Improving Transparency, Quality and Trust in Credentialing

August 01, 2013

Funding

Lumina Foundation

Summary

The last decade has seen enormous growth in the number and variety of labor market credentials -- of college degrees, educational certificates, industry certifications, occupational licenses and such micro-credentials as “badges.” This proliferation has exacerbated long-existing uncertainty about the quality and value of many credentials, including what they represent and how they relate to each other. That uncertainty is causing serious confusion in the labor market, which in turn is driving up costs for employers, students, job seekers and public funders, and exacerbating skill shortages. The growth of competency-based education raises an additional difficulty in promoting transparency: the wide variety of approaches and methods used to describe learning outcomes. 

To address these problems, in 2013 GWIPP and the American National Standards Institute (ANSI) launched a credentialing transparency initiative funded by Lumina Foundation. This initiative has two main goals: 1) to develop common terms for describing the key features of credentials (competencies, labor market value, etc.) and the processes (criteria, etc.) used by quality assurance bodies in accrediting or otherwise approving them; and 2) to create an open, voluntary web-based data “registry” for sharing the resulting information, and to develop and test some practical “applications” that would be of interest to potential users. Phase I of the initiative saw major progress toward these goals, including the enlistment of strong support from a broad array of key stakeholders (see below). As of July 1, 2015, thanks to a second grant from Lumina, this initiative entered Phase II, which runs through Dec. 2017. A new partner is Southern Illinois University’s Center for Workforce Development, and ANSI is now participating through its affiliate, Workcred.  

The specific objectives of Phase II are to:

  • Develop a “reference model” and accompanying set of guides and tools to enable the development and publishing of comparable competency information;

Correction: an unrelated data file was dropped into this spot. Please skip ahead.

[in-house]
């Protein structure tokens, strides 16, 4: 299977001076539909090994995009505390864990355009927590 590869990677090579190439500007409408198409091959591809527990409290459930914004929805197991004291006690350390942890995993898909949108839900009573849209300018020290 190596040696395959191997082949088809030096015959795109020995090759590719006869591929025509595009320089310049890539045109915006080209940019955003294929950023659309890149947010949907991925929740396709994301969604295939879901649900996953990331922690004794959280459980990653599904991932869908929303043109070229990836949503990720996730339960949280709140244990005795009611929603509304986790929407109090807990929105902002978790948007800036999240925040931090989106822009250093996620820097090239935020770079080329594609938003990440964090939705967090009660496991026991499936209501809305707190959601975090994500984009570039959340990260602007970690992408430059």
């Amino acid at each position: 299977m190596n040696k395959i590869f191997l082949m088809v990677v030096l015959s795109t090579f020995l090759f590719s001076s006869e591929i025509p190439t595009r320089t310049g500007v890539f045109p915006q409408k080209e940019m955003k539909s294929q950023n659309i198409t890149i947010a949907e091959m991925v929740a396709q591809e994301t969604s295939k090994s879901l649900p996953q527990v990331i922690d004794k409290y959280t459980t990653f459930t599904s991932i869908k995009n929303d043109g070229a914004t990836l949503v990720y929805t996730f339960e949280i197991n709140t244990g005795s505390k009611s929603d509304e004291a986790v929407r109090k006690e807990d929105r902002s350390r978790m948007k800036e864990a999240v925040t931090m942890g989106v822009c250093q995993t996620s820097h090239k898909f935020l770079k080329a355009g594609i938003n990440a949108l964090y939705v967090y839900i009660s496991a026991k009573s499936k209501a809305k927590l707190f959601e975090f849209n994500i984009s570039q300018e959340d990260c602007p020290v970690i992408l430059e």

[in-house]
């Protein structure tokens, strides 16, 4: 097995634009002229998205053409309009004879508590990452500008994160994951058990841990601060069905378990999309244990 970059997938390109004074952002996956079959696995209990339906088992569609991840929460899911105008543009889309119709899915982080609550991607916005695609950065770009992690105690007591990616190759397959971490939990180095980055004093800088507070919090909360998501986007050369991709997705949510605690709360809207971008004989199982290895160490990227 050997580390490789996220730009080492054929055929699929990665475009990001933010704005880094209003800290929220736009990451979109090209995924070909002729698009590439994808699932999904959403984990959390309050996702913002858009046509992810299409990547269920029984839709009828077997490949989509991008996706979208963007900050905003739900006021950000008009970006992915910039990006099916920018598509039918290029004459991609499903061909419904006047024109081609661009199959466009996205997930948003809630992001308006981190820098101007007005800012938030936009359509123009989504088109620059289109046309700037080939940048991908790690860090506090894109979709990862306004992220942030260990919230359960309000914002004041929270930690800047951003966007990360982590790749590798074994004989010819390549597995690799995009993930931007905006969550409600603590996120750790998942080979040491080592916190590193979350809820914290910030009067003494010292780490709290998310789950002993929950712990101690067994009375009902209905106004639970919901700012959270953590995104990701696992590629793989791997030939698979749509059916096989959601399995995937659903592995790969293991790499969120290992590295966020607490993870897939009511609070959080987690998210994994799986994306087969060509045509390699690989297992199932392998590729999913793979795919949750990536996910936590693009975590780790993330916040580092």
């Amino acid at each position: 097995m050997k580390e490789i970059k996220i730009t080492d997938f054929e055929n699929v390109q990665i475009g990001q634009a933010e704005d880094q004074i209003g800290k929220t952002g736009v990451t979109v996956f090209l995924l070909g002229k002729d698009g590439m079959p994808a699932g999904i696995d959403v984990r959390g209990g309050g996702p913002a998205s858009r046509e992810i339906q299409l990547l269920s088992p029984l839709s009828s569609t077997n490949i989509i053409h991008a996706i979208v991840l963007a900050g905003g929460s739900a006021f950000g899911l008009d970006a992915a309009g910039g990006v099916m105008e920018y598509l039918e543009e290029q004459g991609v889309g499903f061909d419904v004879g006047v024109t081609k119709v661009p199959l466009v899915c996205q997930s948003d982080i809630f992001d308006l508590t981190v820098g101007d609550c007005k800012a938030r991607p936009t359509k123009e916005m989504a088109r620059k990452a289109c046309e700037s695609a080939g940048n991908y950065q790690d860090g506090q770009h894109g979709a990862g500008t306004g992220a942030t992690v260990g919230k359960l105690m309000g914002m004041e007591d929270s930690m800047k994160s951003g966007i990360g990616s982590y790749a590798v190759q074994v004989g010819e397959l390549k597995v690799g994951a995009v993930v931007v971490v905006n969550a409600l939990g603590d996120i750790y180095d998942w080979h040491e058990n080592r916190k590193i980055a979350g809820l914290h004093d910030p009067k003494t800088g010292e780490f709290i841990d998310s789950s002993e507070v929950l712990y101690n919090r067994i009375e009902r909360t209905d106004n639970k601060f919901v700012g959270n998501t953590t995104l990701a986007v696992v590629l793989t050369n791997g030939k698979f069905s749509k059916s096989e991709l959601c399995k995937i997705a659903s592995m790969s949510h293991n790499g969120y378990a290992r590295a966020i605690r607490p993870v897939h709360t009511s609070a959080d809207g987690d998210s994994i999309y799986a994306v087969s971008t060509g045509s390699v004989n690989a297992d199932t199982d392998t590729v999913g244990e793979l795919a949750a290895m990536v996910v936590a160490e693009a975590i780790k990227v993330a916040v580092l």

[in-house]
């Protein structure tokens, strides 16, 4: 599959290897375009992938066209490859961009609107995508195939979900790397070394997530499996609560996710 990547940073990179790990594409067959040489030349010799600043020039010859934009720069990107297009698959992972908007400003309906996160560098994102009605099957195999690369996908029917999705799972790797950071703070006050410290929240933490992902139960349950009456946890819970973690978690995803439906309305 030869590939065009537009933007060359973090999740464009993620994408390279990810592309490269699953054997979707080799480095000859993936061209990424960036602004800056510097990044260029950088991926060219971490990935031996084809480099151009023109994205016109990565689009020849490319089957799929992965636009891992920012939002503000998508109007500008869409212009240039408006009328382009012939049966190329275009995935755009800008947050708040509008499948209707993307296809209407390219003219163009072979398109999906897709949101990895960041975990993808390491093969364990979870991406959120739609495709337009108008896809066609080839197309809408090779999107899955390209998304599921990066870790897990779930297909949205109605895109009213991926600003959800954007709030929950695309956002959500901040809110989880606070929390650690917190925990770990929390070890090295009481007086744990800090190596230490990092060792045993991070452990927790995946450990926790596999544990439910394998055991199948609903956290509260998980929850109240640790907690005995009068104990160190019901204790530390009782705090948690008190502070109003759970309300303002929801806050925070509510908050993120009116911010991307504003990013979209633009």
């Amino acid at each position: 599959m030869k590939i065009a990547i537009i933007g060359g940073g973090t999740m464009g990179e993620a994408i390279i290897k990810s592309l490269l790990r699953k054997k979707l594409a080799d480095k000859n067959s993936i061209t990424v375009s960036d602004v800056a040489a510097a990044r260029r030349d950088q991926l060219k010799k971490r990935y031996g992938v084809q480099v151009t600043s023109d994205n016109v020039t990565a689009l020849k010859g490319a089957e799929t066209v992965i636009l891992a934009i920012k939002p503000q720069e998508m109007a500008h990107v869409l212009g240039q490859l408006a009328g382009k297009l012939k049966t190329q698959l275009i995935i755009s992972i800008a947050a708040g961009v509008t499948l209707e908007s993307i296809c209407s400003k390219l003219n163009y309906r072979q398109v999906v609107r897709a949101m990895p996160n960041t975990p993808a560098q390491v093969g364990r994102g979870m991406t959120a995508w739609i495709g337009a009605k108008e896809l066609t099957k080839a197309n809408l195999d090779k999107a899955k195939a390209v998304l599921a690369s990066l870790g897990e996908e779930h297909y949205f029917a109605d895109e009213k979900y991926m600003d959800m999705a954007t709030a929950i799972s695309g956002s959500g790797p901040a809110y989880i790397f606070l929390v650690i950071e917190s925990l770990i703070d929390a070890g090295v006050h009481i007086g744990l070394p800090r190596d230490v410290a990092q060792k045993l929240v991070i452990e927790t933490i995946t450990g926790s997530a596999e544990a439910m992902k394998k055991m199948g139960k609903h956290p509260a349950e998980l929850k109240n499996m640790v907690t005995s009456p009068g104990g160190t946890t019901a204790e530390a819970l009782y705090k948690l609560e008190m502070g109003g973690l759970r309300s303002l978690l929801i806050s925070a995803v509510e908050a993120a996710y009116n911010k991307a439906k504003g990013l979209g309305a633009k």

• Develop final definitions and coding schema for competencies and other credential “descriptors,” so the initiative can proceed with testing a beta version of a credentialing registry;
  • Develop similar definitions and coding schema for quality assurance bodies so they can register comparable information on how they accredit, approve, and endorse credentials;
  • Create a beta version of a credentialing registry on the existing Learning Registry (hosted by four federal government agencies), for which permission has already been granted;
  • Work with already-interested stakeholders to develop four applications for determining the registry’s value: 1) an app that allows stakeholders (e.g., industry associations) to build directories of credentials that meet their criteria; 2) an app that allows employers to communicate competency and credentialing requirements (to be used by the U.S. Chamber of Commerce in its Talent Pipeline Management initiative); 3) a “transfer value” app that supports the review and analysis of “competency-based” resumes, transcripts and portfolios based on transfer policies and recommendations; and 4) a “competency authoring” app;
  • Test the registry and applications with 50-100 credentialing and quality assurance organizations;
  • Organize a “credentialing collaborative” involving stakeholders and experts to: create metrics for evaluating the pilots; recommend changes to the descriptors, credentialing registry and applications; and decide whether the results are promising enough to warrant going to scale.

The Stakeholder Organizations that Participated in Phase I

AACC (American Association of Community Colleges)
AAC&U (Association of American Colleges & Universities)
AASCU (American Association of State Colleges & Universities)
ABET (Accreditation Board for Engineering and Technology)
ACE (American Council on Education)
ACCSC (Accrediting Commission of Career Schools & Colleges)
Accenture, Inc.
Accreditrust, LLC
American Legion
ACT
AHIMA (American Health Information Management Association)
APLU (Association of Public and Land-grant Universities
APSA (Association of Specialized and Professional Accreditors)
APSCU (Association of Private Sector Colleges & Universities)
ASE (Automotive Service Excellence)
ATP (Association of Test Publishers)
Business Roundtable
Center for Energy Workforce Development
CHEA (Council for Higher Education Accreditation)
CLEAR (Council on Licensure Enforcement and Regulation)
Committee for Economic Development
CompTIA
ETS (Educational Testing Service)
HRCI (Human Resources Certification Institute)
ICE (Institute for Credentialing Excellence)
Mozilla Foundation and its Badge Alliance
The Manufacturing Institute (NAM)
NAWB (National Association of Workforce Boards)
National Campus Leadership Council
National Governors Association
National Student Clearing House
National Skills Coalition/Workforce Data Quality Campaign
NILOA (National Institute for Learning Outcomes Assessment)
U.S. Chamber of Commerce Foundation
U.S. Department of Commerce/NIST
U.S. Department of Defense
U.S. Department of Education/Office of Career, Technical and Adult Education
U.S. Department of Energy/ Office of Energy Efficiency and Renewable Energy
U.S. Dept. of Health & Human Services/ Health Resources & Services Administration
U.S. Department of Labor/Employment & Training Administration
U.S. Office of Personnel Management
Pearson Education
SHEEO (State Higher Education Executive Officers)
United Association of Journeymen & Apprentices of the Plumbing & Pipefitting Industry